Today I set aside my current project jewelry box of maple and zebra wood only to build another box of soley Zebra. It is a keepsake box, small simple sweet. It is actually a gift for my dad for his birthday tomorrow. I wasn’t intending on building him a box and if I was I probably would have planned it out better.
I was actually intending to take a break from woodworking altogether today because some friends from church dropped by. Lovely people. But they didn’t stay as long as I thought they would so I went back to the bench. I took one look at my current jewelry box, but did not feel inspired to work on it today. So I decided to just make a box on the spot.
So I stared at a few pieces of zebra that I had no plans for and dreamed a little dream. For those of you that keep up with Greg the whodats boxes (which are always a delight to see) you’ll be able to tell where my inspiration had come from.
It is a very dumbed down version. Just four sides a bottom and a free floating top. I used my maakita 41/2 inch angle grinder to carve out several semicircles at opposing corners, as if rain drops were happening just off the box and reveberating through it. The handsanding was pretty painstaking, and it took quite a while despite the compared simplicity to others that inspired me to make this one. But I was broought back to a calm and medatative state after a while of sanding by hand. I usually do enjoy the handwork moreso than the power tools, not that I am any kind of eliteist, I usually just enjoy it more. I had forgotten this about sanding until today. While I often do cuts with handsaws, and chisels. I usually wind up sanding with power sanders. I know sanding is dreaded by some, while others are more in fear of finishing. And I was dreading the handsanding. But after a bit of time and focus I feel as though I was being introduced to the wood in a way that was seemingly forgotten. I found that with every pass of the paper I was redifining the grain and discovering a hidden treasure that only I would know about. The zebra wood, while it gets some stringy tearout when using an agressive power tool, seemed more willing to work with me than for me when I put my hands to it. And though my fingers are raw my soul is satified with the asthetic balance of simple and elegant.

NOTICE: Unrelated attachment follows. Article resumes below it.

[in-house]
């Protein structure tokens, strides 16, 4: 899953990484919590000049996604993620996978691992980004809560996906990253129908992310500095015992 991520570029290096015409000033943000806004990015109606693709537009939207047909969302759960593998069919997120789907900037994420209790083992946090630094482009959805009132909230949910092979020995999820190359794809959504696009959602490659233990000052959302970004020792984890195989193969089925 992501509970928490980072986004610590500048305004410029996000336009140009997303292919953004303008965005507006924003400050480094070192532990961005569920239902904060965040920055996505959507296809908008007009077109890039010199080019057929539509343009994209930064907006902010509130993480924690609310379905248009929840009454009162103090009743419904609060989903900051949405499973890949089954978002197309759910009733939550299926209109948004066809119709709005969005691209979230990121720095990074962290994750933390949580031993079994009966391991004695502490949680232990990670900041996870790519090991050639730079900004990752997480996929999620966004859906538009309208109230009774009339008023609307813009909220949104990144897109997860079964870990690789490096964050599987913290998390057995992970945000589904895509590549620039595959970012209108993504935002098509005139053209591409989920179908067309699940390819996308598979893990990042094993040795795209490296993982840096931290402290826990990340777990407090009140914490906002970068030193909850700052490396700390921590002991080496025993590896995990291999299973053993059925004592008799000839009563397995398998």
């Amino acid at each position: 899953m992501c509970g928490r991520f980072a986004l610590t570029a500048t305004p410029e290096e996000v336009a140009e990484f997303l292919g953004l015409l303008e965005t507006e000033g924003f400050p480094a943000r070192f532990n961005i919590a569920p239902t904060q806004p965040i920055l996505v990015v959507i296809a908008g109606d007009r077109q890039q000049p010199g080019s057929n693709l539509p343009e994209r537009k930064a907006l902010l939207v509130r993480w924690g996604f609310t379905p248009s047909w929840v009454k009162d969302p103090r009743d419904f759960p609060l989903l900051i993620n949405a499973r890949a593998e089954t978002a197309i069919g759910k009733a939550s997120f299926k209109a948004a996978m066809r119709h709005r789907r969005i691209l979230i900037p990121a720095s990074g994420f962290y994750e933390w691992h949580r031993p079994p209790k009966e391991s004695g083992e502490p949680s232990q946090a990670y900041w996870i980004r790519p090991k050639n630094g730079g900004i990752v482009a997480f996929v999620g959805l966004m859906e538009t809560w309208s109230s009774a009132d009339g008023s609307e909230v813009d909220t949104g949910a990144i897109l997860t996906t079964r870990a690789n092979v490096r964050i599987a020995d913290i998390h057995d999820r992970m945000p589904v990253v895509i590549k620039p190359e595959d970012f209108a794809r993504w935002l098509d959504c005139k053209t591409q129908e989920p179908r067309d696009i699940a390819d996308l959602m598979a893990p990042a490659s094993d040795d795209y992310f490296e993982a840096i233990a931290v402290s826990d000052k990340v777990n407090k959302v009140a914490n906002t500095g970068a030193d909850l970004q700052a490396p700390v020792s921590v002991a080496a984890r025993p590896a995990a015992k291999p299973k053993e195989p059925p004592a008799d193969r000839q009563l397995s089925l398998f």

Pics will be up tomorrow, probably around early afternoon ater I have had enough coffee to focus on where I put my camera.
-- Praise God in all things, especially the bad things because they make the best learning experiences.